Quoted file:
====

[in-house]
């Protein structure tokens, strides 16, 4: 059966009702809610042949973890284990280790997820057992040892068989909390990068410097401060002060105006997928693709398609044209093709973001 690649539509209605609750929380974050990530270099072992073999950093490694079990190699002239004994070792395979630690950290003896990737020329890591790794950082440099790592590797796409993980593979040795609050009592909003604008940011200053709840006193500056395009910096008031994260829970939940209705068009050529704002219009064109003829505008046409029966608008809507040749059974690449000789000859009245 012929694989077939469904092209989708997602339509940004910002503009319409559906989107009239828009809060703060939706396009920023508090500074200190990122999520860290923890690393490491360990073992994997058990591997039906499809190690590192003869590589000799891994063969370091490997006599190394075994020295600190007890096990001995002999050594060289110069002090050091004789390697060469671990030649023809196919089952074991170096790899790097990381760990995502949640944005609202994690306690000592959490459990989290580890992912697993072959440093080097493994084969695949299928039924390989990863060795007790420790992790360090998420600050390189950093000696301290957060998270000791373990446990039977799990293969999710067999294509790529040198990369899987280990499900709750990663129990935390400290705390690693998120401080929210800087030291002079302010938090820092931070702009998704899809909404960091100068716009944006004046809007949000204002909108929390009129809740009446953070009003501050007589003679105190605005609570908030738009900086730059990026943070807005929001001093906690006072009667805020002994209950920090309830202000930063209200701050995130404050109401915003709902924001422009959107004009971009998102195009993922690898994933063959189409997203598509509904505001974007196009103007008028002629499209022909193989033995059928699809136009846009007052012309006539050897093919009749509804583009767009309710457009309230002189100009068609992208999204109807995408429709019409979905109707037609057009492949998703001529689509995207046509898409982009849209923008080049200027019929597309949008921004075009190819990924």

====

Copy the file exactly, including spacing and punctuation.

[in-house]
């Protein structure tokens, strides 16, 4: 059966009702809610042949973890284990280790997820057992040892068989909390990068410097401060002060105006997928693709398609044209093709973001 690649539509209605609750929380974050990530270099072992073999950093490694079990190699002239004994070792395979630690950290003896990737020329890591790794950082440099790592590797796409993980593979040795609050009592909003604008940011200053709840006193500056395009910096008031994260829970939940209705068009050529704002219009064109003829505008046409029966608008809507040749059974690449000789000859009245 012929694989077939469904092209989708997602339509940004910002503009319409559906989107009239828009809060703060939706396009920023508090500074200190990122999520860290923890690393490491360990073992994997058990591997039906499809190690590192003869590589000799891994063969370091490997006599190394075994020295600190007890096990001995002999050594060289110069002090050091004789390697060469671990030649023809196919089952074991170096790899790097990381760990995502949640944005609202994690306690000592959490459990989290580890992912697993072959440093080097493994084969695949299928039924390989990863060795007790420790992790360090998420600050390189950093000696301290957060998270000791373990446990039977799990293969999710067999294509790529040198990369899987280990499900709750990663129990935390400290705390690693998120401080929210800087030291002079302010938090820092931070702009998704899809909404960091100068716009944006004046809007949000204002909108929390009129809740009446953070009003501050007589003679105190605005609570908030738009900086730059990026943070807005929001001093906690006072009667805020002994209950920090309830202000930063209200701050995130404050109401915003709902924001422009959107004009971009998102195009993922690898994933063959189409997203598509509904505001974007196009103007008028002629499209022909193989033995059928699809136009846009007052012309006539050897093919009749509804583009767009309710457009309230002189100009068609992208999204109807995408429709019409979905109707037609057009492949998703001529689509995207046509898409982009849209923008080049200027019929597309949008921004075009190819990924």